Brooklyn Nets star point guard Spencer Dinwiddie is about to become the first professional athlete to “tokenize” his contract.
After months of legal wrangling with the National Basketball Association, Dinwiddie tweeted the news on Friday that he is set to launch a digital investment vehicle dubbed “The Spencer Dinwiddie bond” on Jan. 13.
Dinwiddie has a three-year, $34 million contract with the NBA. His idea is to sell enough tokens so he can get $13.5 million of that up front rather than spread out over the term of his contract.
Previously, the NBA opposed his original plan, announced in September. That called for the possibility of significant dividends for investors if Dinwiddie opted out of the final year of his contract in 2021 and signed on with a more lucrative deal. The NBA saw that as a violation of the the league’s collective bargaining agreement, according to a report in Forbes.
“Pretty much what they said was that the player option was gambling,” he told Forbes, “and that would’ve been cause for termination.”
Based on that, Dinwiddie went back to the drawing table. He removed the investment vehicle, turning the token into a flat bond with no performance incentives related to his player option. His contract is guaranteed, so being cut or injured isn’t a risk for investors.
Dinwiddie, who is 26, is converting his three-year $34 million NBA contract into a security token offered by the company DREAM Fan Shares. The company hopes to attract other athletes and entertainers who want to do that same. Tokens are launched on Ethereum.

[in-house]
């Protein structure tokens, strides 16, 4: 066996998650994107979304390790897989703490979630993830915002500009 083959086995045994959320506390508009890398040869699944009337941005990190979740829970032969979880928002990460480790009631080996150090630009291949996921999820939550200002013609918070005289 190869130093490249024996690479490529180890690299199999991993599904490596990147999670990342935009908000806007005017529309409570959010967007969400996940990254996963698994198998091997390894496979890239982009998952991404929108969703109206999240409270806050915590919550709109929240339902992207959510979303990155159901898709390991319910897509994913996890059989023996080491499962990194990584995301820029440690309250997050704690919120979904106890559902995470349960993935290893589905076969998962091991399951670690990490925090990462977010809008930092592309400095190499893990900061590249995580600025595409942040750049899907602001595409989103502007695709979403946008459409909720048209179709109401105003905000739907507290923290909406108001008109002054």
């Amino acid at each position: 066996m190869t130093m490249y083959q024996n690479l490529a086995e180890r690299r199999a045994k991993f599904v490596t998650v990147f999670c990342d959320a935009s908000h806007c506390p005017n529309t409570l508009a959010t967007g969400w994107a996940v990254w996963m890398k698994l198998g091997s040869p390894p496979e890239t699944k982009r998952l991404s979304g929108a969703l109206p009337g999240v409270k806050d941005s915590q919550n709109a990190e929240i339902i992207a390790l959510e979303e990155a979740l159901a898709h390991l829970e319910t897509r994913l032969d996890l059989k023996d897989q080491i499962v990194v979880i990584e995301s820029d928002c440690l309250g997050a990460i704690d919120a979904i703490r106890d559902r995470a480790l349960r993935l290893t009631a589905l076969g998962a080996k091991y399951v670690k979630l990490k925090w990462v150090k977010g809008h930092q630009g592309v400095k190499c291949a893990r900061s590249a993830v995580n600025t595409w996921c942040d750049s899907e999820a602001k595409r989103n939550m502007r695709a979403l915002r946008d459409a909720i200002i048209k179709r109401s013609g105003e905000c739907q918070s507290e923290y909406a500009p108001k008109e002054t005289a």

Starting Monday, the basketball star will begin selling 90 SD8 tokens, named for Dinwiddie’s initials and number, for $150,000 each to accredited—that is, wealthy—investors, under the Security and Exchange Commission’s Regulation D, Rule 506 (c). After 12 months, the tokens will be tradeable.
If all goes well, Dinwiddie will receive millions of dollars upfront without having to go through a bank. The digital security will be a three-year bond that pays out 4.95% interest on a monthly basis, and fully pay out when it matures in 2023, according to Forbes.
Meanwhile, the NBA hasn’t actually given Dinwiddie a thumbs up on the idea yet. In a statement Thursday, the league said: “Spencer Dinwiddie’s advisors provided us today with new information regarding a modified version of their digital token idea, which we are reviewing to determine whether the updated idea is permissible under league rules.”